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Chilean Supreme Court rejects claims of water rights in HidroAysén

Chilean Supreme Court rejects claims of water rights in HidroAysén
October 27
19:04 2011

AYSÉN — The latest chapter surrounding the controversial HidroAysén project has taken center stage at the Chilean Supreme Court.

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Río Baker in the region of Aysén, Chile. Photo credit: Jorge Morales via wikicommons.

HidroAysén is a plan to build five hydro-electric power plants in southern Chile.

The project was approved in May 2011, but there has been much pushback from the Chilean people. Those opposed to the project believe that there is an extreme lack of credible and comprehensive studies on the effects of building the plants.

Two plants are planned to be built on the Río Baker and the other three are planned to be built on the Río Pascua.

Studies say that the power plants could provide about 18,430 GWh annually. Though the construction would impact six national parks, 11 national reserves, 26 conservation priority sites, 16 wetland areas and 32 privately-owned protected conservation areas.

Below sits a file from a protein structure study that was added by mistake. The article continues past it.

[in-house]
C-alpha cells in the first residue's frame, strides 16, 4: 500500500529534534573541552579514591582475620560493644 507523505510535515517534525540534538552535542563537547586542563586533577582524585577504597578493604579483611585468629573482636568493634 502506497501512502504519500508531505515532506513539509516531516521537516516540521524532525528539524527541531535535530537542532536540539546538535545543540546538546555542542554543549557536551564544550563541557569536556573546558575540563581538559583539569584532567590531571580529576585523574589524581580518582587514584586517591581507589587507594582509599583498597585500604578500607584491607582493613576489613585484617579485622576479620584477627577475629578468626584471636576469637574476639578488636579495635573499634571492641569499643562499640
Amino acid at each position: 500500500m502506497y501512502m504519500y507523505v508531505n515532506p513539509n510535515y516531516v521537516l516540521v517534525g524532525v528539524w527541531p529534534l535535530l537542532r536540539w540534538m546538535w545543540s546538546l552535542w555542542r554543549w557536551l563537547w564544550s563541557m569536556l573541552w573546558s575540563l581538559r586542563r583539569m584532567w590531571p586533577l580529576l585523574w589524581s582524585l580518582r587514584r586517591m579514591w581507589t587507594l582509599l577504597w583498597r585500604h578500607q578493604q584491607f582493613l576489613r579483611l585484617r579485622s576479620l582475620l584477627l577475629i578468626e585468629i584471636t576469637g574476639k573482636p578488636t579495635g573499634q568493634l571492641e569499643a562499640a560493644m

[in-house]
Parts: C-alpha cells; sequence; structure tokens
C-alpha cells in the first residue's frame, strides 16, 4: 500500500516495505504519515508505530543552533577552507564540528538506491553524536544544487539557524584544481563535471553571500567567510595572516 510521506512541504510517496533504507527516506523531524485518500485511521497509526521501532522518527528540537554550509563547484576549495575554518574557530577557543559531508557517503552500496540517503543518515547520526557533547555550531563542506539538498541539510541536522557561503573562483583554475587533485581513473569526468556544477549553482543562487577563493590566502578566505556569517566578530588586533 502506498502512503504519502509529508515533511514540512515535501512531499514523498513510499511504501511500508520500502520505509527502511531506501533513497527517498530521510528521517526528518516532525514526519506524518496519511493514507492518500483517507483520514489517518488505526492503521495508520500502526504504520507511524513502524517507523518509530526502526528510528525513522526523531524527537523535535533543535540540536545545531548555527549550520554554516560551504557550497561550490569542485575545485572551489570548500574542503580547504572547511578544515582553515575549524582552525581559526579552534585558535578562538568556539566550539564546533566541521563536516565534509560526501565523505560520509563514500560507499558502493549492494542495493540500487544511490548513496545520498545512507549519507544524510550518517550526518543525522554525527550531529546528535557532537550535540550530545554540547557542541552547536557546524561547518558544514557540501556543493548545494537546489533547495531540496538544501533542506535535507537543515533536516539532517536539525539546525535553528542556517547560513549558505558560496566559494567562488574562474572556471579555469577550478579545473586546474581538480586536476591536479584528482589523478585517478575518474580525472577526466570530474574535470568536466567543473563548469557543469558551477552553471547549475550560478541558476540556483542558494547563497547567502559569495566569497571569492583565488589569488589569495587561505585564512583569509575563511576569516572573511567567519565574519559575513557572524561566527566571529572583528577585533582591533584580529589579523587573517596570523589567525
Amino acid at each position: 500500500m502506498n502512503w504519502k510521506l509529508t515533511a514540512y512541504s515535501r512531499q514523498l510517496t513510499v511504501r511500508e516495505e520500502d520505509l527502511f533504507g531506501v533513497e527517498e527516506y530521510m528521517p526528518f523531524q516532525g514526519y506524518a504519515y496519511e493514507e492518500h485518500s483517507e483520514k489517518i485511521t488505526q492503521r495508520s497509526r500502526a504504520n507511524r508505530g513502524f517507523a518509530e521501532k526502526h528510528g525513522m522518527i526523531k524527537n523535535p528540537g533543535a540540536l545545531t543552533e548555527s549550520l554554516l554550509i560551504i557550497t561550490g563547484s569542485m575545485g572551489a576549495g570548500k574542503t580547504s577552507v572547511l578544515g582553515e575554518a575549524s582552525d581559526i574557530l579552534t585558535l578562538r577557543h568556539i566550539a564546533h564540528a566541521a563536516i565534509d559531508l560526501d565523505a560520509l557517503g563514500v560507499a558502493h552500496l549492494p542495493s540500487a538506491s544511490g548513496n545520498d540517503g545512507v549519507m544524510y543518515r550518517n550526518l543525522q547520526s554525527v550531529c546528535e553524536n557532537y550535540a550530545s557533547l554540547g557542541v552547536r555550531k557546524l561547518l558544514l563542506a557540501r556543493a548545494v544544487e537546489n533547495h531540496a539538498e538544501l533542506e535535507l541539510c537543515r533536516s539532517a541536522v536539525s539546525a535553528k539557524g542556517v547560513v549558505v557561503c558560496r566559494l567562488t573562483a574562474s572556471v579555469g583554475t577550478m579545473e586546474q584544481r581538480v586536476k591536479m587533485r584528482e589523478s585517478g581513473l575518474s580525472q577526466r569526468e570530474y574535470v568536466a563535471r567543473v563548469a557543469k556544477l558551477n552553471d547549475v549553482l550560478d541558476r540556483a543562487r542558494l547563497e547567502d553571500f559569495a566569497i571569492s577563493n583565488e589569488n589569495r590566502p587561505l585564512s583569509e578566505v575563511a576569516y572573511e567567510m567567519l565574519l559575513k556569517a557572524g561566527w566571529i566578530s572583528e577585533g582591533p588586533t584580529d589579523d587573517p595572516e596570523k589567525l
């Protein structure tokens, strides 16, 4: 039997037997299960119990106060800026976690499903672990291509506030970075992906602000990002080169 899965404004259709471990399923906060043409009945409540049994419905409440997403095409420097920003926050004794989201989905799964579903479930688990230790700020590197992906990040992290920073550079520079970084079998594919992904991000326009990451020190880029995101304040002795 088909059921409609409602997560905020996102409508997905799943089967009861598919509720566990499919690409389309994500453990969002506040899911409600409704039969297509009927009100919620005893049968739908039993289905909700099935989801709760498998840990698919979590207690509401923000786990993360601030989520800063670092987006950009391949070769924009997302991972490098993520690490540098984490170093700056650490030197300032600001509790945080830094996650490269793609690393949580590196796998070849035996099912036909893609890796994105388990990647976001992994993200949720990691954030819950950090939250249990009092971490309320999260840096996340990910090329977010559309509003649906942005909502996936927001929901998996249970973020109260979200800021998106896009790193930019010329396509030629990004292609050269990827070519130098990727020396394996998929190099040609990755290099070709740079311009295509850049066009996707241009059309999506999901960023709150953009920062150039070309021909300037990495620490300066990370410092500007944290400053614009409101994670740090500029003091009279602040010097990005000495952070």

On Oct. 27,  the court declared that documents about water rights collected by environmental organizations against the director general of water were inadmissible in court.

The documents were submitted by Corporación Chile Ambiente and Elizabeth Schindele and Fran Yave Schindele  for the use of the waters of Río Baker.

The Supreme court determined that the findings of the court of appeals in Coyhaique could not be challenged via appeal before the Supreme Court.

The representatives of the Supreme Court: Jaime Rodríguez, Hugo Dolmestch, Carlos Künsemüller and the lawyers Luis Bates and Alberto Chaigneau, agreed to this decision unanimously.

They submitted this ruling: “Decisions of the Courts of Appeals to rule on a complaint appeal are not contested by way of appeal, as there has been in the Water Code to establish the rule that has cited the use of  discretion regarding the decision of these courts of Appeals. So it should be understood that such courts are called upon to solve the ‘single instance.’”

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Avery Cropp

Avery was the the assistant online editor (2011) and a senior journalist at I Love Chile. She is a senior double majoring in Journalism and Spanish at Minnesota State University, Mankato. She came to I Love Chile because she couldn't think of a better combination of both of her majors. She's fascinated by the world and people in it and strives to increase cultural understanding with her writing in the future.

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